BIRMINGHAM, Ala. (WIAT) — Sitting in the shadows of the Magic City’s tallest buildings is the once-bustling Greyhound Bus Station, which has been abandoned since the city’s intermodal facility opened back in 2017.
Now, after two years of renovations, the station is ready for a new tenant.
“I’m sure I was in the Greyhound station as a young person. I can’t say I remember it. It’s just a part of history,” real estate developer Mike Mouron said.
Mouran called the “historic rehab” of the former bus station one of his passion projects. It compliments a portfolio of other developments like The Valley Hotel in Homewood and Birmingham’s City Federal Building. Both are projects Mouron undertook after retiring as the founder of Capstone Real Estate Investments, where he still serves as chairman of the board of directors.
Mouran hopes he preserved the charm of the old bus terminal while updating it to meet the needs of a modern tenant.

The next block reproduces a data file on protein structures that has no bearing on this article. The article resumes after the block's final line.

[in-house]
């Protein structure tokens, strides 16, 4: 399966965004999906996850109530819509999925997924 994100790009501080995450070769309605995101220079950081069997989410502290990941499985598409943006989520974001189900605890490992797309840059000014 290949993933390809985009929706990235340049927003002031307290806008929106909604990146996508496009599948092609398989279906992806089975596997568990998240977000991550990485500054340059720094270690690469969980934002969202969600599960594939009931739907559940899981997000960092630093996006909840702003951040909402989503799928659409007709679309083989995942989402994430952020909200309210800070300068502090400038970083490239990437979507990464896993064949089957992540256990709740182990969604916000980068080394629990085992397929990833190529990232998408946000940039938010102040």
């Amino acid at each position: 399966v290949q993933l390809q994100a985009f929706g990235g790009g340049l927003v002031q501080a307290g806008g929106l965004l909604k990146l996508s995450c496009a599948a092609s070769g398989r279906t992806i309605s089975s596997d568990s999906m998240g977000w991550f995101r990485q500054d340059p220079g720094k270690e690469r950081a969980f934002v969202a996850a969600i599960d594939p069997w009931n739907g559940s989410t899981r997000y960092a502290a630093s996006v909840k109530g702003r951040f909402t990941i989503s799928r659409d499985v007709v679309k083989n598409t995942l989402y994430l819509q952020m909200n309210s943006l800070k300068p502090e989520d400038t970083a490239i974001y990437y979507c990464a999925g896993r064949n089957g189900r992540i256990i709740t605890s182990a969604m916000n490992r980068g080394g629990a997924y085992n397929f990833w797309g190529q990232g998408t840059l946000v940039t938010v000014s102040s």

“The resulting building is just something that no amount of money or new construction could replicate,” he said.
Construction of the original station began in 1949. It boasts a style known as “French Moderne,” with an Art Deco feel. The Freedom Riders arrived at this station during the fight for civil rights in the 1960s. At the time, the station had segregated bathrooms and waiting areas. The original construction plans, found inside, aided in the renovation.
“It was hard to envision what it was going to look like because it was in such poor condition,” said Russell Boylan, who headed the construction. “That’s the beauty of working with Mike. Mike loves the details.”
The classic “Greyhound” sign on the building’s front is original. They found it hidden behind another sign which covered up the original, likely part of a previous renovation effort. Above the front door, a greyhound dog hangs on display. It was created by a company that does merry-go-round animals. They wanted to preserve or recreate every detail possible.
“It’s a fun way to bring history back to life. And this building has a lot of history. That’s important,” Boylan added.
In the heart of Birmingham’s downtown, what’s old is new again. Mouran hopes to find a new tenant to occupy the space soon.